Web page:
Knights Templar: St.Mary’s at Shipley

It is said Hugh de Payens, founder and Grand Master of the Knights Templar, visited West Sussex in the late 1120’s.

St.Mary’s Church at Shipley in West Sussex has to be one of the oldest Templar Churches still standing to this day.  The nave – tower and chancel are believed to date back to 1140.

What we here is a tall yet roomy church with a central tower with two supporting arches.  The size reflects the growing power and prestige associated with the Order of the Knights Templar, a symbol of its enduring faith.  This plain design seems very appropriate for this monastic order, which prides itself with simplicity and integrity.

The original manor and land was given to the ‘Order of the Knights Templar’ in 1139 by Philip de Braose, gifted in words:

I give and grant unto God and to the blessed Mary and the soldiers of the Temple of Solomon.  For ever in perpetual alms a certain portion of earthly lands which God has granted me to possess in this world namely the land of HERSCHAPELIA (Shipley) and the church…

Shipley in the main was an agricultural preceptor, and its name comes from the Old English ‘sceapleah’ which means a place where sheep are kept.  The village of Shipley still exists to this day, along with St.Mary’s Parish Church.

The Church of St.Mary’s is known for its Romanesque features; the arch of the west door, corbels located on the supporting arches of the tower.

A Templar mooring on the River Adur, or smaller tributaries which flows through the village.

Templar trace evidence in the form of a moat to the north and east of the church, and fishponds to the southeast.

A 13th century reliquary, made of Limoges in the form of a casket, with a pitched roof in copper and enamelled with Saints and the Crucifixion in gold and blue.  Sadly, all that remains is a replica, for the original was stolen in 1976.

At the time of the Templars arrest, the manor was valued at £8, church at £13 and goods at £73.

Following the suppression of the Knights Templar, trouble emerged, who might use the Order’s property, before it was seized by the ‘Order of the hospitallers, and held until the Dissolution of the Monasteries.

Located to the west of the church, stood a modern structure, an 1879 windmill, once home to the writer; Hilaire Belloc and later the fictional home of Jonathan Creek.

Knights Templar: St.Mary the Virgin Church

St.Mary the Virgin Church – Nave – Welsh Newton

In the 13th century, the Church of St.Mary the Virgin, in Welsh Newton was built, consisting of a nave, chancel and tower, with the porch being added in the 14th century.

St.Mary the Virgin Church and Graveyard – Welsh Newton

St.Mary the Virgin was a Knights Templar Church up until 1312, and with the end of the order passed into the hands of the Knights Hospitaller.  In 1540 at the height of the Dissolution of the Monasteries, so ordered by King Henry VIII, the Knights Hospitaller saw their possessions seized, and never be returned.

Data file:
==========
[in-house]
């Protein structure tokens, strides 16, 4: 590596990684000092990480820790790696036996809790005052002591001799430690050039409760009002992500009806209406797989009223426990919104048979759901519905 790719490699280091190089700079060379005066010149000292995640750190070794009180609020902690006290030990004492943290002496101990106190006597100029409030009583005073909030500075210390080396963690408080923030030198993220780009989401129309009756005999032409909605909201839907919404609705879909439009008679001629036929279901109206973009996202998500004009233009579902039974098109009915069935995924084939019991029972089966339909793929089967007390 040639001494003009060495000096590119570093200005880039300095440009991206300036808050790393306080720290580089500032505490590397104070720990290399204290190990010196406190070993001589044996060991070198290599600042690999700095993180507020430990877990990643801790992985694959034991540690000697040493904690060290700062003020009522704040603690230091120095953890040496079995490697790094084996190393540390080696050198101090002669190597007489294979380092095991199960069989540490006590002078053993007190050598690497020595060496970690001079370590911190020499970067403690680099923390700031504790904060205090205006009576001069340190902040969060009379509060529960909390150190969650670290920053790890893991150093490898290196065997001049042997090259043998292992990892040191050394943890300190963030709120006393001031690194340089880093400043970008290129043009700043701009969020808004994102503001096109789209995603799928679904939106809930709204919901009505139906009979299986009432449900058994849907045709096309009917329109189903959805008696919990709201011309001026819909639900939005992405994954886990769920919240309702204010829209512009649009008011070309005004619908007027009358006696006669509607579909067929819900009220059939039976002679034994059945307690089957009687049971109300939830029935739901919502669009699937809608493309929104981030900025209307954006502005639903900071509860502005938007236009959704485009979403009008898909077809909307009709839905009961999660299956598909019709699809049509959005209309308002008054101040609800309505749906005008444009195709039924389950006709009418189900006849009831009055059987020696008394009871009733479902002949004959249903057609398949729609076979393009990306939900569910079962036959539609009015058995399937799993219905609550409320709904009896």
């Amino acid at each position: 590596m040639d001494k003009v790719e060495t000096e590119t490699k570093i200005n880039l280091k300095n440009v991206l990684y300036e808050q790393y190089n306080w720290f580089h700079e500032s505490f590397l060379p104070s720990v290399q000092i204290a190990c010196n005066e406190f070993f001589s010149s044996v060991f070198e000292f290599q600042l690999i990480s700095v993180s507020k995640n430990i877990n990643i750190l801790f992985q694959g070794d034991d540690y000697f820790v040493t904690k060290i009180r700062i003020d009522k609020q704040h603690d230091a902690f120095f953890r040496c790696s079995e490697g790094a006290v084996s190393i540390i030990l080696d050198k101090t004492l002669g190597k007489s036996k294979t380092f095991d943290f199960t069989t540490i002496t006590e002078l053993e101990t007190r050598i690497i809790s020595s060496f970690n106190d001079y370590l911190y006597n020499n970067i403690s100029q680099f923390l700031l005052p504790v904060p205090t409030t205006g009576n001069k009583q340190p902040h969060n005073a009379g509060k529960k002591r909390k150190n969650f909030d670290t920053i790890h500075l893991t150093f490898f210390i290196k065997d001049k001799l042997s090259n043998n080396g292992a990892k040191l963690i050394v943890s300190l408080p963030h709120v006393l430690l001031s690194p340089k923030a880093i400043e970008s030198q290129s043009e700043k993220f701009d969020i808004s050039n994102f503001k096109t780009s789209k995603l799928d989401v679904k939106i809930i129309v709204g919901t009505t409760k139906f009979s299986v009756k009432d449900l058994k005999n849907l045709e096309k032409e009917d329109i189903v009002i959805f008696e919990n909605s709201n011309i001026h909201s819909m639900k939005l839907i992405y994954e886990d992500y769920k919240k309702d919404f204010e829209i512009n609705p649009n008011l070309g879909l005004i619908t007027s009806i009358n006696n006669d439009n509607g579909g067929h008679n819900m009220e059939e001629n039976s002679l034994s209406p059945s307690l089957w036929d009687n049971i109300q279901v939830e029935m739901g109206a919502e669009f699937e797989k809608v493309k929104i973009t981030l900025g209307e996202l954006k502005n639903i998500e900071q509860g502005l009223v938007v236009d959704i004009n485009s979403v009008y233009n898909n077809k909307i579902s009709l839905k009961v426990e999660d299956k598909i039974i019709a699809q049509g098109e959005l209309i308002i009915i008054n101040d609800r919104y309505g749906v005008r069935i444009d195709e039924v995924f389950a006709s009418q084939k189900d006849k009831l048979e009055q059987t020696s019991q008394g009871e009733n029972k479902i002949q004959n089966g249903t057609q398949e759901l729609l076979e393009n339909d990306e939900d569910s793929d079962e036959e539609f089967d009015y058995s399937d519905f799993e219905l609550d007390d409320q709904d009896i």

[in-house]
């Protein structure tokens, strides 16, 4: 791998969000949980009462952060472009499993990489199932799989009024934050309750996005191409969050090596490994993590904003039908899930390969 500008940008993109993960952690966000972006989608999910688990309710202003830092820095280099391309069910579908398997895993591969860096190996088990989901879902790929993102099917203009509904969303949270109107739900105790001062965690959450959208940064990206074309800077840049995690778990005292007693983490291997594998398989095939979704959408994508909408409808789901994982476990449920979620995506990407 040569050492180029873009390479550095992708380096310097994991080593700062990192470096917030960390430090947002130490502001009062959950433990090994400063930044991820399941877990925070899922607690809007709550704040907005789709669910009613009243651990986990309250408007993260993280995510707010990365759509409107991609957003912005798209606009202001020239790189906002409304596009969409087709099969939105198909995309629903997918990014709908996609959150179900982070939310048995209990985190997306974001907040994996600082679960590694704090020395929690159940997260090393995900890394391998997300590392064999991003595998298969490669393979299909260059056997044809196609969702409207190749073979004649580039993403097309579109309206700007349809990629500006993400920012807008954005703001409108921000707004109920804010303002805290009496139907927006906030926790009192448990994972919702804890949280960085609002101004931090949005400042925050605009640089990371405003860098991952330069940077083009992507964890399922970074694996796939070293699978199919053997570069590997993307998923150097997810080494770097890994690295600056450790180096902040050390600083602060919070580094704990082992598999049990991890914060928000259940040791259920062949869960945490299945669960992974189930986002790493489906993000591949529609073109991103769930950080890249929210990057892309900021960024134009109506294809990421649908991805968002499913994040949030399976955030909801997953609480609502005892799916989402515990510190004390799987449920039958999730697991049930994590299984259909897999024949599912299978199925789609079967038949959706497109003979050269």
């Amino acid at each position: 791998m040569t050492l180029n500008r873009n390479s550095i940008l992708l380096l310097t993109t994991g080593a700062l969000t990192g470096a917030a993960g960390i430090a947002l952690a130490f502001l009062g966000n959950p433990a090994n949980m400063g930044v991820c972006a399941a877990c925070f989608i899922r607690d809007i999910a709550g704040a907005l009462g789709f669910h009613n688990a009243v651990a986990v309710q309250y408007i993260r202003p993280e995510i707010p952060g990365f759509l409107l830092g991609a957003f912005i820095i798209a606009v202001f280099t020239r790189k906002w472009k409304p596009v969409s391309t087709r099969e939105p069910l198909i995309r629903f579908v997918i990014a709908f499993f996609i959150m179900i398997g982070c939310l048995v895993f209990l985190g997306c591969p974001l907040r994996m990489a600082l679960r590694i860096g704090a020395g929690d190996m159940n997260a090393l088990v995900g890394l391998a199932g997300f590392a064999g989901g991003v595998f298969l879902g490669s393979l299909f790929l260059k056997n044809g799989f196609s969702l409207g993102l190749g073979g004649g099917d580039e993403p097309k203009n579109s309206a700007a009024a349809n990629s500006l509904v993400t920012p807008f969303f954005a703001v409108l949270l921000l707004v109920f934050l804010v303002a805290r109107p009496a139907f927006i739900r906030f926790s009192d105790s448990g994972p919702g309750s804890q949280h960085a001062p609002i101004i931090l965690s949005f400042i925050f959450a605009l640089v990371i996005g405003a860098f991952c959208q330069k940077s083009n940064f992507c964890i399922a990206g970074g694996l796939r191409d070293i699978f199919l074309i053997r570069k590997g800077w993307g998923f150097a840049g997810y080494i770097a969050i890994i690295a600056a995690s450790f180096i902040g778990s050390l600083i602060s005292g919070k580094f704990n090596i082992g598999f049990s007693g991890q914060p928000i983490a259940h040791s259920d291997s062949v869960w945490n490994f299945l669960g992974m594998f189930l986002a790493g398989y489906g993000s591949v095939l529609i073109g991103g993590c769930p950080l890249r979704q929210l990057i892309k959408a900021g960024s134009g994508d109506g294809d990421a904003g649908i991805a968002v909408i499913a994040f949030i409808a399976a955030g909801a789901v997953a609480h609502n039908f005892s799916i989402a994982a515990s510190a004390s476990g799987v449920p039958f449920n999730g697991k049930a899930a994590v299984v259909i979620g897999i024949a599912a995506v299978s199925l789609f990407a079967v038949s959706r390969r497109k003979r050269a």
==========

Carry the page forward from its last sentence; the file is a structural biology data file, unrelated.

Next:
One of the church’s greatest possessions has to be the 1320 Rood Screen, built from stone, displaying a decorated ball flower.  Her roof dates back to the 16th century, and much of its original roof remains to this day.

St.Mary the Virgin Church – Font

The churchyard covers two acres, surrounded by a fine stone wall, added in 1866.  The preaching cross, comes complete with medieval steps and stone sockets, complete with modern shaft.  To the west of the cross, lies the grave of Saint John Kemble.  Within the church and graveyard many Templar Knights and Hospitaller graves can be found.

The grave of the martyred Catholic priest can be found within the gravestones.  Despite harsh anti-Catholic laws, persecution depended upon sympathies of local landowners.  From 1622 a Jesuit College existed in the area, and worshippers at Dingestow observed sixty Catholics marching past on route to Mass.

In 1678 Titus Oates concocted lies that there was a Jesuit conspiracy to murder the king.  William Bedloe also laid out false information concerning Catholics living in the area.

One who suffered much from the prevailing hysteria was John Kemble, born a Catholic at St.Weonards, some five miles north of Welsh Newton, and studied for the priesthood at Douai English College.

Ordained in 1625, and served as a Catholic priest for more than fifty years, based at Pembridge Castle, gaining much respect from Protestant admirers.

In 1651, his nephew Richard Kemble saved the life of King Charles II at the ‘Battle of Worcester.’

In 1678 as anti-Catholic furore came to a head, John Kemble dismissed warnings that he could be prosecuted for his beliefs, he just declared to those listening, that he would be prepared to die for his Christ.  Father Kemble was staying at Pembridge Castle, when he was arrested on the 7th December 1678.

In 1679 he was sentenced to be hanged for being ordained and a practising Catholic priest, which was seen as an act of treason.  The eighty-year old Kemble was strapped backwards upon a horse, and taken to Newgate prison in London to answer.  Here he tried to gain his freedom, by disclosing Titus Oates plot to assassinate King Charles II.  Then forced to walk back to Hereford.

On the 22nd August 1679, the Catholic priest was dragged to Widemarsh Common, where he declared upon the scaffold, that he be prepared to die for his beliefs, and forgave his enemies.  First, he was executed upon the scaffold, before being drawn and quartered. 

John Kemble Cross and Grave

His body rests in St.Mary the Virgin graveyard in Welsh Newton.  One of his hands can be found at St.Francis Xavier Church in Hereford.

John Kemble was beatified by Pope Pius XI in 1929 and Canonized on the 25th October 1970 by Pope Paul VI.